The extension applies to any Xbox 360 owners whose consoles flash the all-too-familiar three red lights when attempting to boot up. The error has plagued many disgruntled Xbox 360 owners since the system's launch.
"Over the past couple of months, the number of repairs to Xbox 360 consoles has been unacceptable to us," said Robbie Bach, president of Microsoft's Entertainment and Devices Division, in a conference call regarding the expanded warranty.
Bach also said Microsoft has "already made improvements to the Xbox 360 console that will reduce these issues going forward." This may refer to reports of Xbox 360s being outfitted with extra heat sinks to prevent console failure.
Shacknews recently reported on an independent repair center declining to accept Xbox 360s and an individual who had sent his console back to Microsoft more than 10 times.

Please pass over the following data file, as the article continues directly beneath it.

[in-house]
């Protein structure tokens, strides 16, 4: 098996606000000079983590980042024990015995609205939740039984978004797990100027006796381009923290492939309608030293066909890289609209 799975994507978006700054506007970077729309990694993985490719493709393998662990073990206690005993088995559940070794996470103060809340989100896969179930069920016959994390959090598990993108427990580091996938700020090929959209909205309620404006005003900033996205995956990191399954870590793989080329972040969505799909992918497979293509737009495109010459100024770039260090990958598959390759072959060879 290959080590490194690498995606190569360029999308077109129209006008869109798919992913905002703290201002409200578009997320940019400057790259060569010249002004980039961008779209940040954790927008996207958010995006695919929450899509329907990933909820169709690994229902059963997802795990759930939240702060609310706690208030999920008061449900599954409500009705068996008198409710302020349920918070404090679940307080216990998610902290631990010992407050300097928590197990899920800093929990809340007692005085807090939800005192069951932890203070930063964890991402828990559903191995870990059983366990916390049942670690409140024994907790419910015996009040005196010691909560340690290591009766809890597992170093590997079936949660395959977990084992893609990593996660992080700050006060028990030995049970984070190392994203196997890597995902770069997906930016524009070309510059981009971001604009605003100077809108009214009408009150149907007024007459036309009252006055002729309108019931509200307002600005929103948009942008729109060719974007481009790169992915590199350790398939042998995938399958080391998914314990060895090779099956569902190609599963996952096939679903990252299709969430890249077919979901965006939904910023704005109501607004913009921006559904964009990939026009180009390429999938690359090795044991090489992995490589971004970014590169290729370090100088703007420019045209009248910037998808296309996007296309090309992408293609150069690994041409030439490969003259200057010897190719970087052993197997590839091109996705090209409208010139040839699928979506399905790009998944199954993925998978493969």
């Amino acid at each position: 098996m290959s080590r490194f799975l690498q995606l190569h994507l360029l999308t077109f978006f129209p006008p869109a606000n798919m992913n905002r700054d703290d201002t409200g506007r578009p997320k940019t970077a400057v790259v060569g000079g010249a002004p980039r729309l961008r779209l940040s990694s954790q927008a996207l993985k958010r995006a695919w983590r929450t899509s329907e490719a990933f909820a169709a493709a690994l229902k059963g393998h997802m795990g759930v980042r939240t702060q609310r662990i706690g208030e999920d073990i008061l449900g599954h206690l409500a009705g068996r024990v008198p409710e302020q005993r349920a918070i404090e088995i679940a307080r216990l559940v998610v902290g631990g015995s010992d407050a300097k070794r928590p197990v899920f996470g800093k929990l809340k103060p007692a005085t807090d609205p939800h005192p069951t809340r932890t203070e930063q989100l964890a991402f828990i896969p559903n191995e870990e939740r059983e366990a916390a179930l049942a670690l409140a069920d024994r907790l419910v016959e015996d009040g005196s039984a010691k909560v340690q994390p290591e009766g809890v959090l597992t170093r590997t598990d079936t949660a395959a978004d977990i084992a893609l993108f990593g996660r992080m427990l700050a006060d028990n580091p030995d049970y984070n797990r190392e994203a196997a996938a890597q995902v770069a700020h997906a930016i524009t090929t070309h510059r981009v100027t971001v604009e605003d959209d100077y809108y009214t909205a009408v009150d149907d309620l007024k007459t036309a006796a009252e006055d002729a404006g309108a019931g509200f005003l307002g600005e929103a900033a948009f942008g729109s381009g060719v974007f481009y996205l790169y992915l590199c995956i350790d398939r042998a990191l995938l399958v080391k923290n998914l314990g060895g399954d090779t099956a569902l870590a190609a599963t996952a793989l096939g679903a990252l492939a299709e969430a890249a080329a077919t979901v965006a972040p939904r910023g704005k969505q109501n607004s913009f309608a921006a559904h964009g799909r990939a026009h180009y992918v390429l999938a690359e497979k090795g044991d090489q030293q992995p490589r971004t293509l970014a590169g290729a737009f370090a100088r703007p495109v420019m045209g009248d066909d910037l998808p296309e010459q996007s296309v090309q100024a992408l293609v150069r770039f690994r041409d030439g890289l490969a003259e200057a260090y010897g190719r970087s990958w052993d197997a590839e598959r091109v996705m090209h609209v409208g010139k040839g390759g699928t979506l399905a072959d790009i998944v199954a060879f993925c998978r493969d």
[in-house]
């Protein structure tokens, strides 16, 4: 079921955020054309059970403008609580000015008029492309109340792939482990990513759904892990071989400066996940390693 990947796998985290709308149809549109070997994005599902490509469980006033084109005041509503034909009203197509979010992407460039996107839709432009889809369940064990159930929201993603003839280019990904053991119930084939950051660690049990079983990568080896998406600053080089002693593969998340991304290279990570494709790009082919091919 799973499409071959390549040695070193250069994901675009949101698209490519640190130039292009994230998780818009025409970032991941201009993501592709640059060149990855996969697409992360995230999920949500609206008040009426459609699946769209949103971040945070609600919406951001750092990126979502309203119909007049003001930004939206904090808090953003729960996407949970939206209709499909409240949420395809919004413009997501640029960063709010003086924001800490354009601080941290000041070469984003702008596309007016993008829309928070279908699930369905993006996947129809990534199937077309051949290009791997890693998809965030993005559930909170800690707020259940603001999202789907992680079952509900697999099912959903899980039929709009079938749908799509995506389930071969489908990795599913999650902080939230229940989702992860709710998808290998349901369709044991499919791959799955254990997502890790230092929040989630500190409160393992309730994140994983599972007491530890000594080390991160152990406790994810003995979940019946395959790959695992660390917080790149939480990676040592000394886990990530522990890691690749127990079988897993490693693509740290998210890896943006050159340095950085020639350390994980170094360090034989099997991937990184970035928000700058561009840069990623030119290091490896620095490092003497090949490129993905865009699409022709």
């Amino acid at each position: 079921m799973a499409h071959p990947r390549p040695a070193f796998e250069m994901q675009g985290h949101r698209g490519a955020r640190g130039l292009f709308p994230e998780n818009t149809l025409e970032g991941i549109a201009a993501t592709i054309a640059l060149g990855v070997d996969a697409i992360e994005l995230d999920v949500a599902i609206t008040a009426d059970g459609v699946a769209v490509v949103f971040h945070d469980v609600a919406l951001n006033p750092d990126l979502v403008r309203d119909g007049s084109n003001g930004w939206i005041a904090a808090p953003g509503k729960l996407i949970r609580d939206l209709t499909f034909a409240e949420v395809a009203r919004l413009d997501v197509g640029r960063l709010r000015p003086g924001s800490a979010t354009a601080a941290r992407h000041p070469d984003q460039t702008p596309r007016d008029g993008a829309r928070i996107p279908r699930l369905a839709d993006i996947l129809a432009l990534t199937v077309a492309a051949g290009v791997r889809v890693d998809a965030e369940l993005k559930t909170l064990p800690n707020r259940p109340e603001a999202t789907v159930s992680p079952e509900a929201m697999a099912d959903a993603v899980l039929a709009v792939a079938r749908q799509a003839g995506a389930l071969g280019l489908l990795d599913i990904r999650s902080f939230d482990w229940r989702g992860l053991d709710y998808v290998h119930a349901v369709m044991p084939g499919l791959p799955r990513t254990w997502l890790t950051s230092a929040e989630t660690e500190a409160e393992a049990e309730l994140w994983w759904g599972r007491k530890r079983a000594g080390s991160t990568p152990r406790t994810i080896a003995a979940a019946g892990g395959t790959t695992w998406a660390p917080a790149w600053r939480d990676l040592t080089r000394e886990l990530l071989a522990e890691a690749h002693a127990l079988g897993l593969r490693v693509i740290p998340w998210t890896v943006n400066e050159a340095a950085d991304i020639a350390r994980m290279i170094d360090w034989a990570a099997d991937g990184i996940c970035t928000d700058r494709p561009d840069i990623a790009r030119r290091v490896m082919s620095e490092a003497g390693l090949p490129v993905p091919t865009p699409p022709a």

Microsoft has estimated the extended warranty will cost the company between $1.05 billion and $1.15 billion, and is noting this charge on its earnings for the quarter ended June 30.
"In arriving at this charge we completed a comprehensive analysis which included key assumptions around factors such as expected Xbox 360 return rates, average repair costs per unit, and the ability to resell returned units," said Microsoft CFO Chris Liddell in the same conference call.
Despite this substantial charge, Liddell said the company will remain on target with stated goals.
"We do not expect the changes announced today will have an impact on the Entertainment and Devices Division's fiscal year '08 financial outlook," he said. "The long-term fundamentals of the business remain strong, and we are maintaining our goal of FY08 profitability for both the Xbox business and the Entertainment and Devices Division overall."
Customers who paid for out-of-warranty general hardware failure will receive a reimbursement check from Microsoft in 10 to 12 weeks.